Implementing -[UIApplication targetForAction:to:from:]

Updated: It turns out that UIKit likes to set the first responder to nil. At that point, my technique for finding the first responder winds up returning the UIApplication instance, which nullifies the technique. I’ve rolled back this change from our codebase; I’ll leave the blog post here, but I can’t advise anyone adopt this technique.

One of the best patterns that UIKit inherited from its older brother is the responder chain. It is a fantastic way to decouple UI controls from their targets and enables the same control to perform its function even as the user interface or controller layer changes around it.

On iOS, like on the Mac, UIApplication plays a central role in dispatching events to the responder chain: -[UIApplication sendAction:to:from:forEvent:] starts with the first responder and walks up the chain to find an object that can handle the provided action. But what if you just need to know whether such a responder exists, or you need to ask it further questions before you dispatch the action?

On the Mac, NSApplication has a method just for this purpose: -targetForAction:to:from: walks the responder chain in the exact same way as -sendAction:to:from:, but instead of dispatching the action, it simply returns the object that it would have dispatched to.

UIApplication is lacking this method, and its absence bit me and a coworker today. (UIApplication does inherit the -targetForAction:sender: method from UIResponder, but that just behaves normally: it walks up the responder chain starting at the application. The next stop and last stop on the chain is the app’s delegate.)

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To provide some context: our iOS applications have a subclass of UIBarButtonItem that represents an Undo button which can also be tapped-and-held to present Undo and Redo options. OUIUndoBarButtonItem listens for notifications from undo managers and enables or disables itself depending on whether there are actions that can be undone or redone. This is determined by responding YES to -canPerformAction:@selector(undo:/redo:) withSender:«the bar button item». But whom to ask?

Previously, OUIUndoBarButtonItem relied on a delegate and a separate target property to answer this question. This solution eschewed the responder chain entirely, which meant that the bar button item was inflexible to changes happening in the UI or controller. Yesterday, my coworker Jake and I were working inside OUIUndoBarButtonItem and decided to take advantage of the responder chain instead of rely on a statically-assigned target.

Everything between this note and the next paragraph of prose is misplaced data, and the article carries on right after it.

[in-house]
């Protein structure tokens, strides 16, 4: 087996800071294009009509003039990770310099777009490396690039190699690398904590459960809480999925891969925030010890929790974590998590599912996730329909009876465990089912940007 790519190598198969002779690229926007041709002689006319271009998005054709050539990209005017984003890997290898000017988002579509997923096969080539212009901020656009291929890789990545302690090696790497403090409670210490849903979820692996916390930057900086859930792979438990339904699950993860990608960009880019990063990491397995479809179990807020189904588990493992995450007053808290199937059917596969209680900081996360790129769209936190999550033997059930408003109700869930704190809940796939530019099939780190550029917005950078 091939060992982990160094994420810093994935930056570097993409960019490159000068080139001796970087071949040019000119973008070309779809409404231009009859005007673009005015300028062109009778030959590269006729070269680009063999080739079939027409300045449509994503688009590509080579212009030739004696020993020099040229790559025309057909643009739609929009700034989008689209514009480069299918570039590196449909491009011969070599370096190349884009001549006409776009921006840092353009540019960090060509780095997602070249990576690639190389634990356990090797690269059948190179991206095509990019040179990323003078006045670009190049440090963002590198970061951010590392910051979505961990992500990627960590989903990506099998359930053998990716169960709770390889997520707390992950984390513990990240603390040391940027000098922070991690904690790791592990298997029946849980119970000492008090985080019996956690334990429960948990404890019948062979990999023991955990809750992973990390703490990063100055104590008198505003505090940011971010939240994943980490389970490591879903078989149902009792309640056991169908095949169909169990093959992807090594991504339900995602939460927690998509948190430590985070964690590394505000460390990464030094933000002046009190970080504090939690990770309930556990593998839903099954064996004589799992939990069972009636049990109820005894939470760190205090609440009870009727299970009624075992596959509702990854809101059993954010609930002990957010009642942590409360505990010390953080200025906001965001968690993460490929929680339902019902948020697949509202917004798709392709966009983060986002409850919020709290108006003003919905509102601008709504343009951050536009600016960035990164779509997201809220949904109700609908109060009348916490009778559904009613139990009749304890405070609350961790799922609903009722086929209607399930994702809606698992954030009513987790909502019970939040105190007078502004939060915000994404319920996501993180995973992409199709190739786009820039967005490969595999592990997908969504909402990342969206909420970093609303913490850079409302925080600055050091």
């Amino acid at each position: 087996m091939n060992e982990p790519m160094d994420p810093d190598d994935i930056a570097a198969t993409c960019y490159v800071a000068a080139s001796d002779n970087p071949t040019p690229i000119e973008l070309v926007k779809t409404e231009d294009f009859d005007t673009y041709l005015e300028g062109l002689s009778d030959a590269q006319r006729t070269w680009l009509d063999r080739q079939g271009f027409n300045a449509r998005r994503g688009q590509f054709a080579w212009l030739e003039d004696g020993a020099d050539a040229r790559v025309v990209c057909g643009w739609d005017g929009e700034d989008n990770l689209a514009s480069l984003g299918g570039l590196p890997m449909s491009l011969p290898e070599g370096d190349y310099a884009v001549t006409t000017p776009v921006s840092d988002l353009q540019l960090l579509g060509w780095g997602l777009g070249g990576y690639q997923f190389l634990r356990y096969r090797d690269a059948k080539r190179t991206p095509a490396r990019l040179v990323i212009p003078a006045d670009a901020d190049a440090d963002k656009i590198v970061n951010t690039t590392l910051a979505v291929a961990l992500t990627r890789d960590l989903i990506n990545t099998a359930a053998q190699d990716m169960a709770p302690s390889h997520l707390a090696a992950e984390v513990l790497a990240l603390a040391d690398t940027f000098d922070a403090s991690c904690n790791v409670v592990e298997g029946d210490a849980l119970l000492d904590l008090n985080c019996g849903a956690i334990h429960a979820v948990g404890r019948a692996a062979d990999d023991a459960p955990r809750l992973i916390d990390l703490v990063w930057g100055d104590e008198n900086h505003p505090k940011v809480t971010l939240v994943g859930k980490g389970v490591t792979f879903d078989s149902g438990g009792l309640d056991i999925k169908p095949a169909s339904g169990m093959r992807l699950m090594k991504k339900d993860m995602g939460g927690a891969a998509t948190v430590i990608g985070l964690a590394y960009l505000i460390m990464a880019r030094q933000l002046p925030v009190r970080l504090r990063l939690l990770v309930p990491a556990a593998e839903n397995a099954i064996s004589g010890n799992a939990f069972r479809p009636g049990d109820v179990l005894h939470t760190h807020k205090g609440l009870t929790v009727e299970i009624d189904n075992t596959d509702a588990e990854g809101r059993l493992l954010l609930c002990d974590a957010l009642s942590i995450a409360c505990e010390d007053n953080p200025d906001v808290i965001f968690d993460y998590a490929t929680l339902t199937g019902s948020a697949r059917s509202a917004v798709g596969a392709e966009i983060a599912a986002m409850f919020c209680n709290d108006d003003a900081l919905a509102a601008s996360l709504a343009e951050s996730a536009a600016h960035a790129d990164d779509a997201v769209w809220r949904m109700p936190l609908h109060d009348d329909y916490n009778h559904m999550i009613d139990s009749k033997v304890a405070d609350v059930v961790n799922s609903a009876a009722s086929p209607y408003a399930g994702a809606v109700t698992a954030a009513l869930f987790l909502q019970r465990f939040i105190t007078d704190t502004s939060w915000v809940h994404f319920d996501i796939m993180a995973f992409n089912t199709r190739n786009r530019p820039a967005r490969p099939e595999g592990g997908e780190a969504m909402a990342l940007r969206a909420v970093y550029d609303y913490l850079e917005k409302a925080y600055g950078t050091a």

In this new scheme, the button should updated its enabledness based on whether anyone in the responder chain will respond to -undo: or -redo: But how do we start walking the responder chain if we have no target to start from? This is where you would use -[NSApplication targetForAction:to:from:] on the Mac. Barring that, you could also get the window’s firstResponder and manually walk the chain from there, but iOS doesn’t make that available either (and it wouldn’t make sense to ask for it from a bar button item anyway, since those aren’t views).

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But it turns out we have all the pieces necessary to rebuild -targetForAction:to:from ourselves. Since -[UIApplication sendAction:to:from:forEvent:] will start from the first responder if given a nil target, we can define our own action message that simply acts as a probe from which to find the search origin:

Important: Read the disclaimer at the top of this article!

static id _probedResponder;

@implementation UIApplication (TargetForAction)
- (id)_ks_targetForAction:(SEL)action to:(id)target from:(id)sender {
  if (target)
    return [target targetForAction:action withSender:sender];
  else {
    [self sendAction:@selector(_ks_probeForFirstResponder:) to:nil from:self forEvent:nil];
    id foundTarget = [_probedResponder targetForAction:action withSender:sender];
    _probedResponder = nil;
    return foundTarget;
}

@implementation NSObject (FirstResponderProbing)
- (void)_ks_probeForFirstResponder:(id)sender {
  _probedResponder = self;
}

I’ve broken with the Mac tradition a little here: -[NSApplication targetForAction:to:from:], when given a non-nil target, will simply return the target if it responds to the given selector, or nil otherwise. Here, I’m adopting iOS’s approach of starting at the provided target and working up the responder chain.

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So now OUIUnodBarButtonItem is able to enable and disable itself based on whether anyone in the responder chain can perform -undo: or -redo:, and Jake and I removed a whole bunch of fragile state management that had been spread among our controller layer. The responder chain is awesome.